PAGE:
Patriots

A look at Patriots' rookie allotment

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A look at Patriots' rookie allotment

Thanks to last week's minicamporientation, the Patriots rookies now know how to get to the stadium, where to park, how to get to the locker room and where the practice field is.

Learning to hide from the media in the trainer's room comes later.

The other big curiosity for any new employee also has to be nagging these young men though: When do I get paid and how much?

Because of the adjustments made to the new CBA, there's not a lot of mystery.

There is an allotment for every rookie player based on where he was drafted and a total allotment the team cannot exceed. There is also a minimum amount a team can pay in base salary, signing and workout bonuses and performance incentives.

Second-round pick Tavon Wilson, for instance, has already signed his deal. The 48th overall pick had a maximum allotment of 766,891 in Year One and a minimum allotment of 598,533 according to figures obtained by Comcast Sportsnet (thanks to my CSN Bay Area compadre Matt Maiocco on this).

The Patriots total allotment for their seven rookies in 2012 is 5,402,958. Their total allotment for the rookies over the life of all contracts is 29,716,269.

Here are the respective Year One Formula Allotments for each of the Patriots seven picks.

Chandler Jones, No. 21
1,486,091

Dont'a Hightower, No. 25
1,404,364

Tavon Wilson, No. 48
766,891

Jake Bequette, No. 90
524,950

Nate Ebner, No. 197
414,150

Alfonzo Dennard, No. 224
404,462

Jeremy Ebert, No. 235
402,050

EX-PATS PODCAST: Why does it seem Patriots secondary is playing better without Gilmore?

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EX-PATS PODCAST: Why does it seem Patriots secondary is playing better without Gilmore?

On this episode of The Ex-Pats Podcast...

0:10 - Mike Giardi and Dan Koppen give their takeaways from the Patriots win over the Falcons including the defense coming up strong against Atlanta but New England still taking too many penalties.

2:00 - Why it felt like this game meant more to the Patriots, their sense of excitement after the win, and building chemistry off a good victory.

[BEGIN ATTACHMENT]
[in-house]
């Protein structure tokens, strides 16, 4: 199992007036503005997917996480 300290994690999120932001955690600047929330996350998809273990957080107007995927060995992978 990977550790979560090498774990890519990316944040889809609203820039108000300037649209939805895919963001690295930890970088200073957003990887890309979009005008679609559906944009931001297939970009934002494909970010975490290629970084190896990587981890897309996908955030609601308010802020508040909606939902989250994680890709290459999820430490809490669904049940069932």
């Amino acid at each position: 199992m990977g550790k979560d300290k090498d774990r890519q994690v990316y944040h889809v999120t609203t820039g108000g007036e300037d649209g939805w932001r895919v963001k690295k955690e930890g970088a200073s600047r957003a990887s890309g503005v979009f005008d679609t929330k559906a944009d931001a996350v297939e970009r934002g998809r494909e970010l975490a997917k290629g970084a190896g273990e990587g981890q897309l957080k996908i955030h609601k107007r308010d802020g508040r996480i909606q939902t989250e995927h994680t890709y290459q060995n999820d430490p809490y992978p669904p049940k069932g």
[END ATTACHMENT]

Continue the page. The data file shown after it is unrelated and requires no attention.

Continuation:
6:20 - Falcons losing their identity without Kyle Shanahan as offensive coordinator and their bad play calling and decisions on 4th downs.

10:00 -  A discussion about Matt Ryan not making the throws he needed against the Patriots and if he has falling off the MVP caliber-type player he was last season.

14:00 - How and why the Patriots secondary seems to be playing better without Stephon Gilmore and why Malcolm Butler has been able to turn up his play as of late.

Mother Nature gets between Belichick and his Patriots-Falcons film study

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Mother Nature gets between Belichick and his Patriots-Falcons film study

If your team makes a goal-line stop in the fourth quarter, but you can't see it on the All-22 tape, did it even happen? 

Bill Belichick said the fog that hovered above the Gillette Stadium turf on Sunday night didn't impact the play on the field, but it did make its imprint on the game in other ways. First of all, spotters and coaches up at the press level had some difficulty relaying information to coaches on the sidelines. Video on the hand-held tablets for sideline use -- as well as the old-school still-frame pictures Belichick prefers -- was also obstructed. 

Then on Monday, as coaches tried to digest the film, the fog butted in on the process again. 

"It affected us a lot this morning because it’s hard to see the game," Belichick said during a conference call. "The fourth quarter is – I don’t know – pretty close to a white-out on the sideline film. The sideline cameras are at the top of the stadium, so that’s a tough shot.

"The end zone cameras are a little bit lower and they get a little tighter shot, so the picture is a little bit clearer. But, on that shot, a lot of times you’re not able to see all the guys on the perimeter. It’s kind of an in-line shot.

"Yeah, the first half, start of the third quarter, it’s all right. As they get into the middle of the third quarter and on, for those of us with aging eyes, it’s a little strained to see it, and then there’s a point where you can’t really see it at all, especially from the sideline. So, yeah, it affected us."

Belichick re-iterated that the fog didn't do much to the product on the field (other than maybe making life difficult for kick and punt-returners), refuting Julio Jones' claim from late Sunday night. When it came to digesting the film, though, that was another story.

"It was more, I’d say, just tougher for, whether it be our video camera or the fans that were sitting in the upper deck. It’s just there was too much interference there," Belichick said. "It was probably hard to see the game. I know when we tried to look at the pictures in between series – you know, I don’t look at the tablets, so I won’t get into that – but the pictures, it was kind of the same thing. It was hard to really be able to make out exactly what you were seeing."